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Business logistics -- Case studies, Industrial procurement, Business logistics -- Computer simulation, Business logistics -- Environmental aspects


The sourcing of products from across the global marketplace is an increasing trend associated with economic development. This trend is the result of many independent decisions taken by firms around the world looking for new sources of competitive advantage. However, these decisions can also have unintended consequences, exposing the firms to hidden costs and risks, creating congestion at different points in the global transport infrastructure and increasing emissions of pollutants and greenhouse gases.

This report presents the results of a project conducted in 2006-07, aimed at improving global sourcing practices, with a particular emphasis on the implications for the UK. The project addresses the subject of global sourcing at two different levels: at a firm level it provides organisations with a means to conduct a more comprehensive analysis of the costs and risks of global sourcing; at a government level, it provides insights for public policy in relation to the future development of the UK’s transport infrastructure and the impact of global trade on the environment.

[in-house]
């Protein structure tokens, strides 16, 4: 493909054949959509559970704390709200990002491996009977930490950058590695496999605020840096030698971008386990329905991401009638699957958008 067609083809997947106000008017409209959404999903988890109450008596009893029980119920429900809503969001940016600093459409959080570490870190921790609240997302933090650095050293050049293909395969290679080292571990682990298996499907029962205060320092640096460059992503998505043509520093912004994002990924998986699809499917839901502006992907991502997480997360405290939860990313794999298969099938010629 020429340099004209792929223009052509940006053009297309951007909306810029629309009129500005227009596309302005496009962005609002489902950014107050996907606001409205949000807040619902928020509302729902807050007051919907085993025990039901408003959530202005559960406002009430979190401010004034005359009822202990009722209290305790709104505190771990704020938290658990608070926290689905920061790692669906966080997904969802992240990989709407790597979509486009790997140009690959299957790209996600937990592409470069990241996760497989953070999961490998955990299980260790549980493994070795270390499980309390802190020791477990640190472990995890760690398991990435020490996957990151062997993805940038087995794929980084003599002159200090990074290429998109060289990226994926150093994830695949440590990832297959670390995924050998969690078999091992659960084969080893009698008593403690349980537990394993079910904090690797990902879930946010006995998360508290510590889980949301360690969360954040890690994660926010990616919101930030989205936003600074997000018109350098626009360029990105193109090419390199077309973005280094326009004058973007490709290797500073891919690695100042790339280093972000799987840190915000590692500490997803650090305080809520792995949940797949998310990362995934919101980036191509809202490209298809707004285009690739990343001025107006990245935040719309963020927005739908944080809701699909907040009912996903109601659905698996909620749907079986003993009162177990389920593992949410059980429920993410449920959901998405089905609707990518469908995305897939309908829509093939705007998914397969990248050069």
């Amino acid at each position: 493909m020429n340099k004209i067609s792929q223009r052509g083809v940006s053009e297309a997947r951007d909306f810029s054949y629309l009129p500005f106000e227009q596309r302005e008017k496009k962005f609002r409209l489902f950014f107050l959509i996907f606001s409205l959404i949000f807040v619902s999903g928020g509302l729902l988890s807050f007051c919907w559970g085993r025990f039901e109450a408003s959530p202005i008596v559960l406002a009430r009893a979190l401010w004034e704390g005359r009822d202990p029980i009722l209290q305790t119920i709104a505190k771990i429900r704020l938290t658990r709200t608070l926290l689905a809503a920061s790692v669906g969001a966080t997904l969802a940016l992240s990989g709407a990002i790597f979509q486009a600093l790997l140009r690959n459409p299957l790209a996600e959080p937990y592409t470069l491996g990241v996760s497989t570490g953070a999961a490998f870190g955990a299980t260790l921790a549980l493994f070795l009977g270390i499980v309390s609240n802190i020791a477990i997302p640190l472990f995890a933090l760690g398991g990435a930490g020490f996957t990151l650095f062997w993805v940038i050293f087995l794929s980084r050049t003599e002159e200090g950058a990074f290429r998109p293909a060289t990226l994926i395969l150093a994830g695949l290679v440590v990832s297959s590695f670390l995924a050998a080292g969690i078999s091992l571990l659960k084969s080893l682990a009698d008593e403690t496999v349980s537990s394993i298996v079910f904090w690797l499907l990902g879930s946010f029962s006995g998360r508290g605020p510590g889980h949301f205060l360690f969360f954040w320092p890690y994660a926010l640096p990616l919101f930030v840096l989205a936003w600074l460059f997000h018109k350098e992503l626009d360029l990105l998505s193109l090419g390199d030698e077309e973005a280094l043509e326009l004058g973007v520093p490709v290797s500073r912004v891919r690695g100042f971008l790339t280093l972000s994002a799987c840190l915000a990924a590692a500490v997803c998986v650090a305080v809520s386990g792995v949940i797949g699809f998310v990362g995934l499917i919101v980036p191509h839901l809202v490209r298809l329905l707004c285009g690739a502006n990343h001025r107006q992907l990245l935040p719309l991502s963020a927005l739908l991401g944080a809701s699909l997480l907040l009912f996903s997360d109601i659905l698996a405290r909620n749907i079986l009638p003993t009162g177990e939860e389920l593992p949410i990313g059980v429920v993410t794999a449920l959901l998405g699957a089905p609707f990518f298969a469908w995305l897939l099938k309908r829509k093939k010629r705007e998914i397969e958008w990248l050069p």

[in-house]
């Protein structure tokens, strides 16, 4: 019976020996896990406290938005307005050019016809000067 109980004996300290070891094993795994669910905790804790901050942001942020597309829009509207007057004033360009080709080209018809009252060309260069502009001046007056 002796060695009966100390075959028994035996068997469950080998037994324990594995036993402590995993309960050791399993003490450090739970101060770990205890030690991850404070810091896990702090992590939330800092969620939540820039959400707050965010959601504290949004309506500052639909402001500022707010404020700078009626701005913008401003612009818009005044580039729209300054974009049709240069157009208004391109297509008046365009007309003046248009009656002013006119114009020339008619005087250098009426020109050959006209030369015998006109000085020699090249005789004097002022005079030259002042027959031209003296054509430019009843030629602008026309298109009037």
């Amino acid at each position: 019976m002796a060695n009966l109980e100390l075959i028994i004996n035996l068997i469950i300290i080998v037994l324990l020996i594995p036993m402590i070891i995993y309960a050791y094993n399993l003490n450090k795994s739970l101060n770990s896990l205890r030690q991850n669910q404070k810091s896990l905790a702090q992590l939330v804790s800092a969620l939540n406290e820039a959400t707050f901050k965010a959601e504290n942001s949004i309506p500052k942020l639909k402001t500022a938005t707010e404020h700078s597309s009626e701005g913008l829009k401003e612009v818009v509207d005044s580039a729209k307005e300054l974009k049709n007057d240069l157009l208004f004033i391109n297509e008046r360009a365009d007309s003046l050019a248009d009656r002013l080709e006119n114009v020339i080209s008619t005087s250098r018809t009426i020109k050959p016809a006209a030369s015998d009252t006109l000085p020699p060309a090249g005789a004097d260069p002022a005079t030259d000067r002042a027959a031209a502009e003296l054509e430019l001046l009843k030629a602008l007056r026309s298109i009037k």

The project had three main components. Firstly, a systematic review of the literature was conducted, providing a comprehensive coverage of previous research in the subject. This was followed by fifteen case studies in seven different industries, which allowed an in-depth evaluation of the processes followed by organisations when conducting sourcing decisions, and allowing a comparison of the practices in different industries. Finally, a computer model able to analyse the costs, risks, lead-times and environmental implications of global sourcing decision was developed.


© Crown Copyright 2007

A product of the Centre for Logistics and Supply Chain Management at Cranfield School of Management

Note: At the time of writing, Carlos Mena was affiliated with Cranfield University.

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